Vaginal ultrasound gives an accurate picture of the location, size and structure of the uterus. During the examination, the gynaecologist gently slides the gel-coated probe into the vagina. By moving the head, the entire pelvis becomes visible.
During a palpatory breast examination, the gynaecologist examines the abnormalities around the breast as well as the armpits. Breast palpation is performed by a specialist only at the request of the patient. If you experience a lesion, the gynaecologist recommends an ultrasound or mammography.
Cervical cancer screening
During cervical cancer screening (cytology), the gynaecologist takes a secretion sample (smear) from the surface of the cervix and the front of the cervical canal using a cell sampling device, which is applied to a slide.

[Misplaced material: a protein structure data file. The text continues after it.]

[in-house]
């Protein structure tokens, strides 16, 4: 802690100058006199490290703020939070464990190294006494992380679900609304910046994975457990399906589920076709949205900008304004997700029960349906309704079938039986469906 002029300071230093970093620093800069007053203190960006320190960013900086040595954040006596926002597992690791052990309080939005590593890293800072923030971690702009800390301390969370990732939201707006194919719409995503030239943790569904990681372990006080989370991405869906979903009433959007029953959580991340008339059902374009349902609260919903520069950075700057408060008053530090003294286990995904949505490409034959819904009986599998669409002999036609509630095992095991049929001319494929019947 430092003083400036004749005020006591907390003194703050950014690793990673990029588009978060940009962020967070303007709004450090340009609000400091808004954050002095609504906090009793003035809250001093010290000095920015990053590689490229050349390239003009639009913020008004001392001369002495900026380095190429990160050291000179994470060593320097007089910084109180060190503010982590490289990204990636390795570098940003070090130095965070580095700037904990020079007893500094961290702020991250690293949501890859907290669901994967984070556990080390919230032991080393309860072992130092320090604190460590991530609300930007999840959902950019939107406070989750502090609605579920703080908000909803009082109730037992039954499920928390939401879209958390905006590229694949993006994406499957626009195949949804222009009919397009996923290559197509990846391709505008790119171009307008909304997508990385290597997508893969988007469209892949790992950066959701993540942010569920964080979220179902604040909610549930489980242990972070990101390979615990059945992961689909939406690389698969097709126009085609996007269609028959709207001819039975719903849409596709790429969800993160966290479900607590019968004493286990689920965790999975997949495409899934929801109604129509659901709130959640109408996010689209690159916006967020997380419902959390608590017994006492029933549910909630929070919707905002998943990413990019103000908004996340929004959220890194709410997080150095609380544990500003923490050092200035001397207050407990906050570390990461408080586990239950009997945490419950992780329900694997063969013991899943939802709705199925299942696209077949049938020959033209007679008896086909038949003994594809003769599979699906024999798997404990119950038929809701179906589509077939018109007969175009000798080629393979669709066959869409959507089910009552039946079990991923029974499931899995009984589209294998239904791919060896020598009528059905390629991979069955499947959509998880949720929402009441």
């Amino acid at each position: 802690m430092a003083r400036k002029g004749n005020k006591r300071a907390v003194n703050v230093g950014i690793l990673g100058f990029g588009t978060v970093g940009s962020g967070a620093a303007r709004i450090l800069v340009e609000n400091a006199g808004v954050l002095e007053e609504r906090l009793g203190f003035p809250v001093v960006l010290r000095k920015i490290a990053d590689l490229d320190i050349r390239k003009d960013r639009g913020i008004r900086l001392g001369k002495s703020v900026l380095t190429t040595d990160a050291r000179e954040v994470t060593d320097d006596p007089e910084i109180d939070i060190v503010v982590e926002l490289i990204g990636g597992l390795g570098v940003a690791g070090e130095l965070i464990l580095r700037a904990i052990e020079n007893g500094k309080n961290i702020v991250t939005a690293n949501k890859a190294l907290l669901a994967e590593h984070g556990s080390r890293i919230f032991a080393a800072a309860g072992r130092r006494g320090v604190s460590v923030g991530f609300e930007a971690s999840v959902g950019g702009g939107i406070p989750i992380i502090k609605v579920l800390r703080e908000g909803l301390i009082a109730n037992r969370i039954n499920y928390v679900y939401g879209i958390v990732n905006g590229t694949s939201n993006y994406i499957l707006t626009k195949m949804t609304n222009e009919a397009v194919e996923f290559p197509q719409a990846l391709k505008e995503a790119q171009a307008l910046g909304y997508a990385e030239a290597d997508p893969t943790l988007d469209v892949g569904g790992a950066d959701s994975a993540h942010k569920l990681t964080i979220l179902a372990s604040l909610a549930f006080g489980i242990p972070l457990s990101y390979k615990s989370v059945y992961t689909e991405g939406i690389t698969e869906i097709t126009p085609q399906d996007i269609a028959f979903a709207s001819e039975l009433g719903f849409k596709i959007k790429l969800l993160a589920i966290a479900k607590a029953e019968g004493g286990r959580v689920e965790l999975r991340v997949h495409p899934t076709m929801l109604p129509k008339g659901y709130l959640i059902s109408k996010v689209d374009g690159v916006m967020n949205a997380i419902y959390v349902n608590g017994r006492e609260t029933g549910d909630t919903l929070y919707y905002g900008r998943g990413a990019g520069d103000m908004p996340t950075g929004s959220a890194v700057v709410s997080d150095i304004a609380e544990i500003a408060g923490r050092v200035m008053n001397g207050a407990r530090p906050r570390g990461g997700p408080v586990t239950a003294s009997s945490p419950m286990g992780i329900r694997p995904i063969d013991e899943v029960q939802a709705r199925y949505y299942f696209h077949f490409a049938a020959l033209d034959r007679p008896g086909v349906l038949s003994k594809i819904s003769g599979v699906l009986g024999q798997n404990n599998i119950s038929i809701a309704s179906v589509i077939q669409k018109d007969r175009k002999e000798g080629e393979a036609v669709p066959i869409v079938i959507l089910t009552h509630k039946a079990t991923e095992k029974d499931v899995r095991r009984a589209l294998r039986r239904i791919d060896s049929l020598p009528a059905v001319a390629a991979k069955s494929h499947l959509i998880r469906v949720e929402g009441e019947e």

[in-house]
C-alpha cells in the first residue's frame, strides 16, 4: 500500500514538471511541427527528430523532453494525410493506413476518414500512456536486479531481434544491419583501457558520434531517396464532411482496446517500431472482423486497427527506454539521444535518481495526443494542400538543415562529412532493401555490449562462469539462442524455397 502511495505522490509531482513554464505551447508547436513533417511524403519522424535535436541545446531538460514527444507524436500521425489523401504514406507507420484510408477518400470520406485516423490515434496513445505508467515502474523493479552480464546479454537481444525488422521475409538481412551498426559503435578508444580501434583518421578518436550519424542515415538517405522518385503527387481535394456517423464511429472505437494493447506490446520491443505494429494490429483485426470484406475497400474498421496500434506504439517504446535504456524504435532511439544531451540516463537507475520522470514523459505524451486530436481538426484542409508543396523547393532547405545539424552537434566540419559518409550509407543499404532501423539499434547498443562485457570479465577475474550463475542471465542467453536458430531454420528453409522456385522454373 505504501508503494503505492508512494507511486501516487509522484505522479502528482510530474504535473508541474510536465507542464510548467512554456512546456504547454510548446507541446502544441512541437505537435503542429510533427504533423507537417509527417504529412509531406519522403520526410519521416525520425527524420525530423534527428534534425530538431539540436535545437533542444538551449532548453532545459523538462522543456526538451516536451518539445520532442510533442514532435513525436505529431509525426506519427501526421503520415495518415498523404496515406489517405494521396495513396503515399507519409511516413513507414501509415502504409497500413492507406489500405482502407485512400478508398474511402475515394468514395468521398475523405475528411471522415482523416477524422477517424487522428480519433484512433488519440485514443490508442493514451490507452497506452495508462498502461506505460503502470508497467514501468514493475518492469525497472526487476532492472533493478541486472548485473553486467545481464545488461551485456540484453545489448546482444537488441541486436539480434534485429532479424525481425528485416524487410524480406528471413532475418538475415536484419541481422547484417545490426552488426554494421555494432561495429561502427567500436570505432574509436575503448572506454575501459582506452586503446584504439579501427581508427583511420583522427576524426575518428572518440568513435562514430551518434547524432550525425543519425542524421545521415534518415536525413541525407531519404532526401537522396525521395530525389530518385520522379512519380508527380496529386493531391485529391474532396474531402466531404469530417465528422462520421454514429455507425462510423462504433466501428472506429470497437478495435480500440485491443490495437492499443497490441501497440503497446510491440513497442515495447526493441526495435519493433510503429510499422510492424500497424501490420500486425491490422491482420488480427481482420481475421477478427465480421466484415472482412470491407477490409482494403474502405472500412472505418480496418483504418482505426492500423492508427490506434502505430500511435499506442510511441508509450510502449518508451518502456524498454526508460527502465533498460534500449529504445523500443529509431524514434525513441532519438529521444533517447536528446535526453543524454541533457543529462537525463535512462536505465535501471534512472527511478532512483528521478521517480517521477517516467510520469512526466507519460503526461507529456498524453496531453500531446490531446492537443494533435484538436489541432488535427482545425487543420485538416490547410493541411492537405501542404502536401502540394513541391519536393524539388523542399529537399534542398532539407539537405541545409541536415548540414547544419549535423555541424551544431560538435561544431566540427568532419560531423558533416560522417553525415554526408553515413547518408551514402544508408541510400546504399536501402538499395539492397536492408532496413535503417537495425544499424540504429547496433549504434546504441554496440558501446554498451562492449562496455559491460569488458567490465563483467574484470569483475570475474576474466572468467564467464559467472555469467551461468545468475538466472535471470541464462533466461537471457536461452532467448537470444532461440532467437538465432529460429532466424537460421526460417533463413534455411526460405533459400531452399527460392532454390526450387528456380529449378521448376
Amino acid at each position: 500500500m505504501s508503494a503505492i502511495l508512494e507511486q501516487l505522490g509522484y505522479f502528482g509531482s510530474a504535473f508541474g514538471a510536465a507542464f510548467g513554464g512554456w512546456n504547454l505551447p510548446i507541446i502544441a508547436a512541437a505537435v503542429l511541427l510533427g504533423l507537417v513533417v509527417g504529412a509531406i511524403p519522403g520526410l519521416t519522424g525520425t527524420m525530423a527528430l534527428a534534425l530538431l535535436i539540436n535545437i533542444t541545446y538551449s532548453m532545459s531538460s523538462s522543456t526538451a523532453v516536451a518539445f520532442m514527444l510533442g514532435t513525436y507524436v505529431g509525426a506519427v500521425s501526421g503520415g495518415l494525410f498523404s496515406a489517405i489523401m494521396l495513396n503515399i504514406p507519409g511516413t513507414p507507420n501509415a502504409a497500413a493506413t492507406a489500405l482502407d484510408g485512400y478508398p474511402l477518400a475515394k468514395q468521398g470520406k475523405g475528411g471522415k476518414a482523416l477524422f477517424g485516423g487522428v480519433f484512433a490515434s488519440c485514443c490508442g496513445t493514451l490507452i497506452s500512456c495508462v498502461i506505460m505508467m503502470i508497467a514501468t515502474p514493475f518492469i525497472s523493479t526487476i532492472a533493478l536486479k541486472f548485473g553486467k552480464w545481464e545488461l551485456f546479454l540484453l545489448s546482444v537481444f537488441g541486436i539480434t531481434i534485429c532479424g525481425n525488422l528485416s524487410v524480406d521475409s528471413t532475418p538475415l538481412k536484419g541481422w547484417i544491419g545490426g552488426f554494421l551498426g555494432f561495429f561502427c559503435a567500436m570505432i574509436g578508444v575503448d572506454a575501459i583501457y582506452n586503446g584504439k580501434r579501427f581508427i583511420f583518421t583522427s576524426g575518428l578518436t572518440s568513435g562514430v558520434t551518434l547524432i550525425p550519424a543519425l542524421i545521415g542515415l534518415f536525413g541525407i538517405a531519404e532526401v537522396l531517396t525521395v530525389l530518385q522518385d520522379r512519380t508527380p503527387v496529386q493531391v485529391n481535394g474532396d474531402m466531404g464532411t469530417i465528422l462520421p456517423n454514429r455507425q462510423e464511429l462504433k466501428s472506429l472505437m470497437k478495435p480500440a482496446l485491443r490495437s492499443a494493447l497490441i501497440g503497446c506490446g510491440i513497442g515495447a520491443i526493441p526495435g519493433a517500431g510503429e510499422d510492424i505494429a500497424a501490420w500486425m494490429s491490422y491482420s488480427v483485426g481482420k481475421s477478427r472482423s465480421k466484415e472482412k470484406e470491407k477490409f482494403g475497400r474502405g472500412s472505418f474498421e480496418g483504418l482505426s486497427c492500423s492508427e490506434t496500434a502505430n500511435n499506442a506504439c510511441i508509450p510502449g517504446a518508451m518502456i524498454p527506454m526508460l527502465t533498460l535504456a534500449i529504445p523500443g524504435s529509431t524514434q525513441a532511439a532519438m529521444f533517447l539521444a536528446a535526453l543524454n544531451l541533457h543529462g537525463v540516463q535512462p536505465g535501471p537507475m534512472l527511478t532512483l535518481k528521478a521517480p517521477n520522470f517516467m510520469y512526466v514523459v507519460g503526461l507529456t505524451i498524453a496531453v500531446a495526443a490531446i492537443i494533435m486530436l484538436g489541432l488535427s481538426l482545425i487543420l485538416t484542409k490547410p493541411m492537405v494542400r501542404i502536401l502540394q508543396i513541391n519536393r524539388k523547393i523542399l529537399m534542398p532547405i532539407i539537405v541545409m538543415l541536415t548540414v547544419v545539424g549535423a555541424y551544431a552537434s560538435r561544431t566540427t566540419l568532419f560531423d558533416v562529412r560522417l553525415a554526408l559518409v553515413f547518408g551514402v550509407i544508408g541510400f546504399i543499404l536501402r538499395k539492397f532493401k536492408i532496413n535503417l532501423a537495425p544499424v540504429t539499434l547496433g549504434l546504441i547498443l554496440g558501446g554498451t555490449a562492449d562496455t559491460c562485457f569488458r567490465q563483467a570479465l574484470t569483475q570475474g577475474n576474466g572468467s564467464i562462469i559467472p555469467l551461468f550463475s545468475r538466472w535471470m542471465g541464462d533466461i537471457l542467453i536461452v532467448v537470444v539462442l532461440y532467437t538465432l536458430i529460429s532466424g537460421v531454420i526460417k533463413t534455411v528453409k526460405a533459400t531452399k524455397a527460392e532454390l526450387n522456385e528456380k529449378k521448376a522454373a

The given cell sample is subsequently subjected to a microscopic examination and evaluated by a cytopathologist. Possible pathological conditions can be inferred from changes in the epithelial cells in the smear.
A colposcope is a light-emitting and magnifying system that is capable of magnifying (usually 5 to 30 times) multiple parts of the body and living tissues.
If the results of the cervical cancer screening show a lesion, the gynaecologist will also perform a colposcopy. During the examination, the vaginal walls supported by the spatula allow the cervix to be seen. The examination itself is painless and takes only a few minutes after the vagina is explored. The epithelial abnormalities become more contrasting and easily visible on the surface of the cervix that is treated with acetic acid.